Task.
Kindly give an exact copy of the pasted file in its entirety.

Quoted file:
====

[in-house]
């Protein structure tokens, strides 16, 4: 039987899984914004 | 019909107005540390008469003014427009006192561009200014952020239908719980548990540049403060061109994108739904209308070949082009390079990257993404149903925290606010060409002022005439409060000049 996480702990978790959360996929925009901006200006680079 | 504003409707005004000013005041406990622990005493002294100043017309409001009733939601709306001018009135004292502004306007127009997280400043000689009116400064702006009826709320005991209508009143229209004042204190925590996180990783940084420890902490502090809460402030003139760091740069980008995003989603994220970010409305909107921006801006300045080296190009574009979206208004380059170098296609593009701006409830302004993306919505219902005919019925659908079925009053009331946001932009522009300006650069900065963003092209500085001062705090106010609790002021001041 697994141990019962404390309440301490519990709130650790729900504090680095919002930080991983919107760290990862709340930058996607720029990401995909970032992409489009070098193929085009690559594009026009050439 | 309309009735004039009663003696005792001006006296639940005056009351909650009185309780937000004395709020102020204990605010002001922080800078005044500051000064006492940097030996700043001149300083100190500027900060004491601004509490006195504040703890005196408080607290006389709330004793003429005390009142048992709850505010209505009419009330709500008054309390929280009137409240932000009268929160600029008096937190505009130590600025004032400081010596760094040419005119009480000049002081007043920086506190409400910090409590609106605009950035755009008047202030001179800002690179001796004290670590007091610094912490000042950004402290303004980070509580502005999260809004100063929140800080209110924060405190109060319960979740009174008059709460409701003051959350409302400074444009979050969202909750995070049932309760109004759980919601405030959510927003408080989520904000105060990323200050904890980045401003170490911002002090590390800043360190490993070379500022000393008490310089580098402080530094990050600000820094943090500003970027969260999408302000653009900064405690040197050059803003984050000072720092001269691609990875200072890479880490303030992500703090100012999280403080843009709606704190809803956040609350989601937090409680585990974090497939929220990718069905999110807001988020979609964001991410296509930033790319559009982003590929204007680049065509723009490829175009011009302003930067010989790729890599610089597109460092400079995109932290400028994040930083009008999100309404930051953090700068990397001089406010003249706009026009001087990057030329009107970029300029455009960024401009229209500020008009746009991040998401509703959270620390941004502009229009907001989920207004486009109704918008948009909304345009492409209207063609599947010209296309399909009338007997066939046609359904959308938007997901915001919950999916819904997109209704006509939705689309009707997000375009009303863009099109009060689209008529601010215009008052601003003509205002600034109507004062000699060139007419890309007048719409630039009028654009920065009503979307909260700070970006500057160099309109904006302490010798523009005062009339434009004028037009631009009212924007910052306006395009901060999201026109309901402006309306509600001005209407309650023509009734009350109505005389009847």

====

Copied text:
[in-house]
């Protein structure tokens, strides 16, 4: 039987899984914004 | 019909107005540390008469003014427009006192561009200014952020239908719980548990540049403060061109994108739904209308070949082009390079990257993404149903925290606010060409002022005439409060000049 996480702990978790959360996929925009901006200006680079 | 504003409707005004000013005041406990622990005493002294100043017309409001009733939601709306001018009135004292502004306007127009997280400043000689009116400064702006009826709320005991209508009143229209004042204190925590996180990783940084420890902490502090809460402030003139760091740069980008995003989603994220970010409305909107921006801006300045080296190009574009979206208004380059170098296609593009701006409830302004993306919505219902005919019925659908079925009053009331946001932009522009300006650069900065963003092209500085001062705090106010609790002021001041 697994141990019962404390309440301490519990709130650790729900504090680095919002930080991983919107760290990862709340930058996607720029990401995909970032992409489009070098193929085009690559594009026009050439 | 309309009735004039009663003696005792001006006296639940005056009351909650009185309780937000004395709020102020204990605010002001922080800078005044500051000064006492940097030996700043001149300083100190500027900060004491601004509490006195504040703890005196408080607290006389709330004793003429005390009142048992709850505010209505009419009330709500008054309390929280009137409240932000009268929160600029008096937190505009130590600025004032400081010596760094040419005119009480000049002081007043920086506190409400910090409590609106605009950035755009008047202030001179800002690179001796004290670590007091610094912490000042950004402290303004980070509580502005999260809004100063929140800080209110924060405190109060319960979740009174008059709460409701003051959350409302400074444009979050969202909750995070049932309760109004759980919601405030959510927003408080989520904000105060990323200050904890980045401003170490911002002090590390800043360190490993070379500022000393008490310089580098402080530094990050600000820094943090500003970027969260999408302000653009900064405690040197050059803003984050000072720092001269691609990875200072890479880490303030992500703090100012999280403080843009709606704190809803956040609350989601937090409680585990974090497939929220990718069905999110807001988020979609964001991410296509930033790319559009982003590929204007680049065509723009490829175009011009302003930067010989790729890599610089597109460092400079995109932290400028994040930083009008999100309404930051953090700068990397001089406010003249706009026009001087990057030329009107970029300029455009960024401009229209500020008009746009991040998401509703959270620390941004502009229009907001989920207004486009109704918008948009909304345009492409209207063609599947010209296309399909009338007997066939046609359904959308938007997901915001919950999916819904997109209704006509939705689309009707997000375009009303863009099109009060689209008529601010215009008052601003003509205002600034109507004062000699060139007419890309007048719409630039009028654009920065009503979307909260700070970006500057160099309109904006302490010798523009005062009339434009004028037009631009009212924007910052306006395009901060999201026109309901402006309306509600001005209407309650023509009734009350109505005389009847």